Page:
A long wait for a premiere of a film never bodes well, even though it might be because the producers want to avoid the film clashing with the releases of other big productions, or because the progress has been slowed down by a prolonged post-production. The latter especially implies that the producer isn’t sure about the quality of the work, and it happens more often than not. When after a long and delayed process, The Princess and the Matchmaker, directed by Hong Chang-pyo, finally saw the light of day, it surely didn’t please many of the viewers, dividing its audience; however, regardless of the reviews, the film has become the biggest romantic hit since The Beauty Inside, possibly because it has the popular actor Lee Seung-ki in one of the lead roles.
South Korean film industry prides itself on making countless romantic comedies, and loves to place many of them during the Joseon Dynasty rule – the epochal costumes and the court etiquette have a special kind of charm, and such romance films tend to be seen as more serious that their modern-time counterparts. The Princess and the Matchmaker is one of such period romances; it depicts the story of Seo Do-yoon (Lee Seung-ki: A Korean Odyssey TV Drama), who is entrusted with the task of finding a suitable husband candidate for the Princess Song Hwa (Shim Eun-kyung: Psychokinesis, Fabricated City). People believe that if she marries the right man, the rain will come and save them from the drought – this makes for an incredibly trivial and monotonous narrative. The princess herself dreams of a great love, a love she never knew, so she escapes from the palace and goes on a journey to spy on the potential candidates; otherwise, she would meet the chosen one only on the day of her wedding.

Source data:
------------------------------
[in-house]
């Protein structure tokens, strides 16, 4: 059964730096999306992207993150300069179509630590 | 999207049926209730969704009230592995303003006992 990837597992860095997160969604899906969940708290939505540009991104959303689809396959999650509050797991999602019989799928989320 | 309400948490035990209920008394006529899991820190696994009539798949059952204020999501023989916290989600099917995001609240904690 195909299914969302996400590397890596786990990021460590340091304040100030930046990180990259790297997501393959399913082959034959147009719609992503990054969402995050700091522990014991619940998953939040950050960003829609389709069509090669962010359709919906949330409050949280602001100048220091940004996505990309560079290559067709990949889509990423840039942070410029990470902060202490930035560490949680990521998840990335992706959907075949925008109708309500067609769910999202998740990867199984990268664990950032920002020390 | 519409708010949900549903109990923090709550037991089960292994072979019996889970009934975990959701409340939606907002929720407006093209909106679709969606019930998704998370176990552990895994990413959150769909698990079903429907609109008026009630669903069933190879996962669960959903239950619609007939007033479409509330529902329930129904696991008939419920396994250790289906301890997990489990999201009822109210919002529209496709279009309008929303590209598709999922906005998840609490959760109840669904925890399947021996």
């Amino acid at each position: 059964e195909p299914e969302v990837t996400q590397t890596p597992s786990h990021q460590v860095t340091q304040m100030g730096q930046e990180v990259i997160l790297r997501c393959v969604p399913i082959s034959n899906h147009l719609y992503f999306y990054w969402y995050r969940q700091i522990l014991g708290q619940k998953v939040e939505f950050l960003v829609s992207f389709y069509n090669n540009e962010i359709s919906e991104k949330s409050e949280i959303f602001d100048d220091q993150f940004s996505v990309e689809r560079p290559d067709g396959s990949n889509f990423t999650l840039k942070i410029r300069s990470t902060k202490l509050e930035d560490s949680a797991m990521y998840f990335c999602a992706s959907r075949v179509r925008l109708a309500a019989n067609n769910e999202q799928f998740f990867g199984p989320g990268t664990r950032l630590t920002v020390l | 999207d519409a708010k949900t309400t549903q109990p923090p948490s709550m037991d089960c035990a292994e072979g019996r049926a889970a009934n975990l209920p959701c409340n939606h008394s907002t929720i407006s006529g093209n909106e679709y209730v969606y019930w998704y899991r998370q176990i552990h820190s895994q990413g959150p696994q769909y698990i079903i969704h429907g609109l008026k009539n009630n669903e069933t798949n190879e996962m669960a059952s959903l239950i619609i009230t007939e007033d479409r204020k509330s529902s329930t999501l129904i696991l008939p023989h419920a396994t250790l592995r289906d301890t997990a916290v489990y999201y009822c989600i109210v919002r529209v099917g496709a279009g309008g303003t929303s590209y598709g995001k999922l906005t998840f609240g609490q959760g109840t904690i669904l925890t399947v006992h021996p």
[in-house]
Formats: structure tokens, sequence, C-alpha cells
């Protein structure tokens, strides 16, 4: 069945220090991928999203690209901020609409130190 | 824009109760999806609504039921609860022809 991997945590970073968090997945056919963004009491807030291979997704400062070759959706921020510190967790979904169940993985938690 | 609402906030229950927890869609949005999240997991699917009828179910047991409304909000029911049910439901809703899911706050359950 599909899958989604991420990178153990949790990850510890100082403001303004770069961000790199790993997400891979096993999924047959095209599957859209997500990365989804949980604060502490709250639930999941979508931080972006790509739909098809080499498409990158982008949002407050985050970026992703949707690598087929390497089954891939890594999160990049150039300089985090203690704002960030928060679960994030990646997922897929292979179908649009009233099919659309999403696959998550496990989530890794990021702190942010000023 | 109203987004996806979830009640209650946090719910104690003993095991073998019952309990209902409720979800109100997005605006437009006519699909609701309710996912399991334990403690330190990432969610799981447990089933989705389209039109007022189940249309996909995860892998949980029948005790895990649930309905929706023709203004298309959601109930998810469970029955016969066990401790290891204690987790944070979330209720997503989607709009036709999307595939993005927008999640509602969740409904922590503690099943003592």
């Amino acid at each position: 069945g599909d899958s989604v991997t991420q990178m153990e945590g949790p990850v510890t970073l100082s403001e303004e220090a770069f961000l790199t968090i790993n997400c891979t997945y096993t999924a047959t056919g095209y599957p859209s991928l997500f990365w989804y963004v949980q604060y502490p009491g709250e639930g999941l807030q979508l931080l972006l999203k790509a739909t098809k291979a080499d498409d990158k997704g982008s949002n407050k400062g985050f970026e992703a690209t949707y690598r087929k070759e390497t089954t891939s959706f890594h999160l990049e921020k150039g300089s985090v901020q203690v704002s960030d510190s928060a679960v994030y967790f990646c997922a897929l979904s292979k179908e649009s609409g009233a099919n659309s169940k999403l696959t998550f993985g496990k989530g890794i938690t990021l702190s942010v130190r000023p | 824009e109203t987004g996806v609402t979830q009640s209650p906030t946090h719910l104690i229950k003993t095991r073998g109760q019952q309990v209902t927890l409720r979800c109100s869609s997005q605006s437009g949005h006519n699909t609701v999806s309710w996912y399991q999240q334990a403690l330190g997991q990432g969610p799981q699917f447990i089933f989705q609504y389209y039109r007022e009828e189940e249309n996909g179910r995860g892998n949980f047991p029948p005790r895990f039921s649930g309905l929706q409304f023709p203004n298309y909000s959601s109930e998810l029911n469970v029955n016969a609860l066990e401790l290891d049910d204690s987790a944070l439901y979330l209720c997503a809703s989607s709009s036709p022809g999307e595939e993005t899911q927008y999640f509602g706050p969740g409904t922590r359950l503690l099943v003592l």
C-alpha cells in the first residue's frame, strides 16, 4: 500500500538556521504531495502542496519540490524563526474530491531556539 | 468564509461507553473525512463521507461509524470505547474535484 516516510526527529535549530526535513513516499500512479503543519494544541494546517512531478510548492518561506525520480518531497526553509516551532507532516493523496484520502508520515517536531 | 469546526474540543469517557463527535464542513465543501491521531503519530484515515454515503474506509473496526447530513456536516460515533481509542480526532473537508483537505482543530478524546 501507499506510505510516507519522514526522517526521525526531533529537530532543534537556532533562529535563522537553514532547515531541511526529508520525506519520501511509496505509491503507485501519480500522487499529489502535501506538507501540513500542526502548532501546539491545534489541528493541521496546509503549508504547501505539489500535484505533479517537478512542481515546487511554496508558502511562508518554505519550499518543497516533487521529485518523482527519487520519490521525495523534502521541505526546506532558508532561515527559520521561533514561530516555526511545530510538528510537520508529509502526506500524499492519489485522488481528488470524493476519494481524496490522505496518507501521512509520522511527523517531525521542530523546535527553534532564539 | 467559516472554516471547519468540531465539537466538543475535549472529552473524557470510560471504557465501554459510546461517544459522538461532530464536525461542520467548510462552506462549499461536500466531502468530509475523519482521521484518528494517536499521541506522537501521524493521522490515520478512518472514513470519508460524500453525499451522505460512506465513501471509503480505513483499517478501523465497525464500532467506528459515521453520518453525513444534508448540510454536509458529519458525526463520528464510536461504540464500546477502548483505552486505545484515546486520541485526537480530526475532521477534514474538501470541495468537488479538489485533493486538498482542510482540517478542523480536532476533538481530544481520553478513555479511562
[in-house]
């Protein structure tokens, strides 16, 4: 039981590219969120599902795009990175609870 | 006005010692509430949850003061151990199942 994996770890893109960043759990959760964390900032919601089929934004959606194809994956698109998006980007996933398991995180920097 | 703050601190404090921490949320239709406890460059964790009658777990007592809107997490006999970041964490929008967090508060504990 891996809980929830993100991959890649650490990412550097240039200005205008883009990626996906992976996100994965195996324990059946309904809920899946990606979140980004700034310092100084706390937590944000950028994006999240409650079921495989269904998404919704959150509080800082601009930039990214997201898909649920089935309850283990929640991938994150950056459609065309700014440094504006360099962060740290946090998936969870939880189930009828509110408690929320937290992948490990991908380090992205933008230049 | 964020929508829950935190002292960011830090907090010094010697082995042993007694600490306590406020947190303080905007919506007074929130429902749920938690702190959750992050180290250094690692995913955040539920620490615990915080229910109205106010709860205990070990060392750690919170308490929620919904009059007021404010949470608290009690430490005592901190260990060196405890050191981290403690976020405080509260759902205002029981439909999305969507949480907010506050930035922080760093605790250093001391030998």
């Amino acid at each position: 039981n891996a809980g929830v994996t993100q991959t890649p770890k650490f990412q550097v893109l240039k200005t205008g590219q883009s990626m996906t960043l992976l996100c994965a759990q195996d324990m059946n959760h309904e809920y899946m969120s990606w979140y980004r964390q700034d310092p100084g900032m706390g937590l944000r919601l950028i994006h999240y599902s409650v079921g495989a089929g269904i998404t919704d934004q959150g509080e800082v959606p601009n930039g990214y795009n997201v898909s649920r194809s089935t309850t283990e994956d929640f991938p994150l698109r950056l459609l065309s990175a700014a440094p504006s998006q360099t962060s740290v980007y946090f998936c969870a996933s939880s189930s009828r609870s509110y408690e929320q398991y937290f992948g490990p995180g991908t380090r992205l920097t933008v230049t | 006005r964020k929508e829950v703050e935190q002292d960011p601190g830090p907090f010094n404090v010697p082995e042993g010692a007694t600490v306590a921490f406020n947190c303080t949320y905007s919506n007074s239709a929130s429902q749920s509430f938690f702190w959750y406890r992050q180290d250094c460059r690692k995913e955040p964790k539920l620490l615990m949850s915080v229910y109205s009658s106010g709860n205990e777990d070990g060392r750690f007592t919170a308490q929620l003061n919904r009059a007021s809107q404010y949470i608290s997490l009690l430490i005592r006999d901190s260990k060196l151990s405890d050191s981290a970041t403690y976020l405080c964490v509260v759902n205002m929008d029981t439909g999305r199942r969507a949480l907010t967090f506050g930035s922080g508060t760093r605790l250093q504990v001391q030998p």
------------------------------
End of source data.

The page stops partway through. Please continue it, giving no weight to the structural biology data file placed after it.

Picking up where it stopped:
The Prince and the Matchmaker‘s unimpressive and superficial narrative might further bore a viewer since the plot of the film is dreadfully predictable. For a romantic comedy, the film is not even all that amusing, while it is also definitely not as serious as the standard sageuk. It does not possess any proper strength apart from a bunch of decent actors (playing flat characters) in stunning costumes, with an exquisite and picturesque cinematography. Also, there is so much unnecessary action in the film that there was not enough time left for a proper development of the relationship even between the two main characters. With a line-up of ‘flower boy’ supporting actors, the only thing there is to be found are eye-candies for its (female) audience.
Overall, The Princess and the Matchmaker is below mediocre. Lee Seung-ki and Shim Eun kyung seemed to have so much potential on paper as actors, but historical conventions and play-it-safe writing did not really allow for their characters to deepen their relationship to any level above that of platonic feelings, confirmed in a flowery meadow with birds, twittering above.
Written by Maggie Gogler
Edited by Sanja Struna
All photos © CJ Entertainment